Teaching is very important to me, it motivates me to learn more myself. Teaching, I not only help others, I force myself to rise to a new level in order to be able to explain how this or that technology works. I usually prepare by reading the source, especially JavaScript. A year or a half ago, we met Vue, and just started exploring the source code, our work with Vue brought us great pleasure. As I work, I write down all the problems I’m meeting, all search queries on Google, all documentation questions. As a result, we compile a huge and very detailed table of contents, which then with any changes we update along with the entire book.

    - Does this happen automatically, with the help of handlers who follow all this information in the documentation?

    “We have handlers that track release cycles, but unfortunately, almost everything else — editing the content and images — is done manually. We have hooks for React, and we have automatic code updates, but the content has to be updated manually.

    - Clear. As far as I know, you are the co-author of many books. Is it harder to write a book alone or with someone? How do you organize your work, how do you synchronize chapters?

    - Just like when collaborating on an application, we use Git to unify the content, so we have versions and branches. Writing a book in collaboration can be difficult, although I think it is somewhat easier in the case of books on technical specialties than on non-technical ones. I think the hardest thing is to ensure a uniform tone for all sections, and determine which demos to use. But, in general, this is not a very difficult task. All attention is absorbed by writing and editing, and we are constantly in touch with each other, which greatly simplifies the process. Over the years, we have developed letter templates that ensure the unity of style to all our numerous authors. And we do our best to ensure that our co-authors write with us, not for us. We position ourselves as a team in which everyone works with each other, and not as a publishing company, for which the authors work. In addition, we are all co-editors for those books that we write. Having an editor or editors helps ensure a consistent style throughout the book. Each author edits a section written by another author.

    As for tools, we use Git, as well as simple text editors and Markdown. I usually work in Visual Studio Code or Spacemacs - a combination of Emacs and Vim, I highly recommend it if you haven't tried it yet. In addition, we have a lot of our own software, which we wrote to compile, work with style and preview books in real time. We use it before publishing a new release or update of a book. Most of our tools are written in JavaScript, TypeScript or Python.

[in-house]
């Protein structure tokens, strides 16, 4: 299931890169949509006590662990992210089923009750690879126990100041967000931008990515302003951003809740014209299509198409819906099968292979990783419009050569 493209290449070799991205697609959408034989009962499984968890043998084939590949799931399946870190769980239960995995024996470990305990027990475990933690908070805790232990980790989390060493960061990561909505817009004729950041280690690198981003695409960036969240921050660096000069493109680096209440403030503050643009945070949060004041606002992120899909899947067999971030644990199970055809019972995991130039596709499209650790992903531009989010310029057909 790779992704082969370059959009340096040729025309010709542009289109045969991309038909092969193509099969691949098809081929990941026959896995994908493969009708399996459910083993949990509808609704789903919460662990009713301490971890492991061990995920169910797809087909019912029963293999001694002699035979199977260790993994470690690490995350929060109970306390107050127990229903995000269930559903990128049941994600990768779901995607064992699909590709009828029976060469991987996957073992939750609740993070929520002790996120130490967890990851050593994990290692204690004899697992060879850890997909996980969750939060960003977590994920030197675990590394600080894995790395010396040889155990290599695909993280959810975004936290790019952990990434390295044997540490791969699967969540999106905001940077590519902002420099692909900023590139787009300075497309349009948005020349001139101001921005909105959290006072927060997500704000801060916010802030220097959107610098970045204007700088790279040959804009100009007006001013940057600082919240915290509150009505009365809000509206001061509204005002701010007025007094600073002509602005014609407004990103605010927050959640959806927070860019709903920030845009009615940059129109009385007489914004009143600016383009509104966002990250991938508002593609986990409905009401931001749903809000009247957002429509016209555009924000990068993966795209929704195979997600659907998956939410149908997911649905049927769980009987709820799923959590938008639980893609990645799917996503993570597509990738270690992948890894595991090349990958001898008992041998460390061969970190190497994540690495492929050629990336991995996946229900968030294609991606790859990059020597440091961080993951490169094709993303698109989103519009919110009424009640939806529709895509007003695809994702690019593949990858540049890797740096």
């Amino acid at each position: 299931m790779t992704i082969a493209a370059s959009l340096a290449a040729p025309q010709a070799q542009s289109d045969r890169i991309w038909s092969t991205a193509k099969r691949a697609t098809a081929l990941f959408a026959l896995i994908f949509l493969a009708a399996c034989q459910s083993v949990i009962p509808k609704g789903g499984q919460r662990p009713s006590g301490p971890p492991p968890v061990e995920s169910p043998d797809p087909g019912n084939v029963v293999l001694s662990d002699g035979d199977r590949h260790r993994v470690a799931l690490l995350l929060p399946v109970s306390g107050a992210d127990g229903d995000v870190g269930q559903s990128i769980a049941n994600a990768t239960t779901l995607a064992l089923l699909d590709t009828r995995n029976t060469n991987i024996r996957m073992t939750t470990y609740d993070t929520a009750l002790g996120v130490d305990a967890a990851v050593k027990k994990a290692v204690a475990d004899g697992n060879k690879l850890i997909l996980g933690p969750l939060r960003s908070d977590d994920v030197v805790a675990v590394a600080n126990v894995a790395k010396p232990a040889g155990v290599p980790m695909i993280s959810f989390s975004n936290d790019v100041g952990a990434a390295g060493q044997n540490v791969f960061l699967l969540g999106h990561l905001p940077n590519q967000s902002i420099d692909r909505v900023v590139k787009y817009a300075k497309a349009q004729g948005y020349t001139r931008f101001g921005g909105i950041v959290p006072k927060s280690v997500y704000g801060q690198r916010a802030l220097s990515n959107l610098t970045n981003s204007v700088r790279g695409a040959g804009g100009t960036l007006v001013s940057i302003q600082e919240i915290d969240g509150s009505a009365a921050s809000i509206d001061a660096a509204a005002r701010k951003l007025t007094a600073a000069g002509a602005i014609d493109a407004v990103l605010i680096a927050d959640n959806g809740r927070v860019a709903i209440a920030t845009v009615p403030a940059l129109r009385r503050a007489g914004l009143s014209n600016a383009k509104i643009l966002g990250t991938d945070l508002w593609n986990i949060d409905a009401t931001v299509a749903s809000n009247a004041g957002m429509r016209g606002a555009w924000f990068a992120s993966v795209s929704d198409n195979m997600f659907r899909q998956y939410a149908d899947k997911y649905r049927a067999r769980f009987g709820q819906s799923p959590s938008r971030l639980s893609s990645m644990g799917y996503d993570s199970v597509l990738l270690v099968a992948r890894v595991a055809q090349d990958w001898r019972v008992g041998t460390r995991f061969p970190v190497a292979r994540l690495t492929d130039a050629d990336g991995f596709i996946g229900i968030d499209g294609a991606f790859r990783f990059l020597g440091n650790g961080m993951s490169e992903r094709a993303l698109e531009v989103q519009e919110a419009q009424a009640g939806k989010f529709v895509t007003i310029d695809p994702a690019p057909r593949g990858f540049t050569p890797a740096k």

- Do you use flexible methodologies like Scrum when writing books?

    - Yes, but not too active. We hold a kind of modified stand-up meetings, but not every day, but every week, or a week, depending on the pace of work on the book. If I work alone, then my whole stand-up is that I open my text editor, but if I work with someone, then we are constantly in touch with each other through Slack and Google Hangouts.

    - How long does it take you to write a book?

    - It depends on what kind of book it is, whether I work with co-authors, on the speed of the framework. For example, I wrote ng-book in four months, working in the evenings and on weekends. But for me it is absolutely unimaginable speed, I still do not understand how I managed to do so much. Usually one book takes from six to twelve months.

    - Interesting. You spend a lot of time working with interesting tools and processes, possibly co-authoring with someone else, then giving the book to the publication. When the publisher tries to translate the fruit of your work into another language, how do you check the quality of the translation? I ask, because when I started programming, I could not read technical documentation in English, so I read many books in Russian - for example, the translation of Good Parts of JavaScript and the most famous books O'Reilly. As far as I know, these translations were terrible. I think about how the authors of the books should have related to this, and what kind of way they could have checked the translations. What is your overall opinion about translations?

    - Here I can only talk about my personal experience and how Fullstack works. We have many situations where we do not speak the language into which the book is translated - for example, most of our books are translated into Chinese, and I do not speak Chinese. True, over time I learned a few words, I have a special application for this, Babbel, with which I learn foreign languages. But in the case of Chinese, the best translations were obtained when our translator was also a programmer at the same time. Thanks to this, for any questions, the translator was easier to ask us a question in English, and then correctly translate the answer into Chinese. In Russian, I, unfortunately, do not speak either. I can say "bicycle" - although no, as you hear, even this I can not say. Of course, it's hard not to know the language in which the software is written.

    - A similar situation was with Vue. As far as I know, his first releases had rather bad documentation, and many issues were described in Chinese. As far as I know, now the mandatory requirement is English.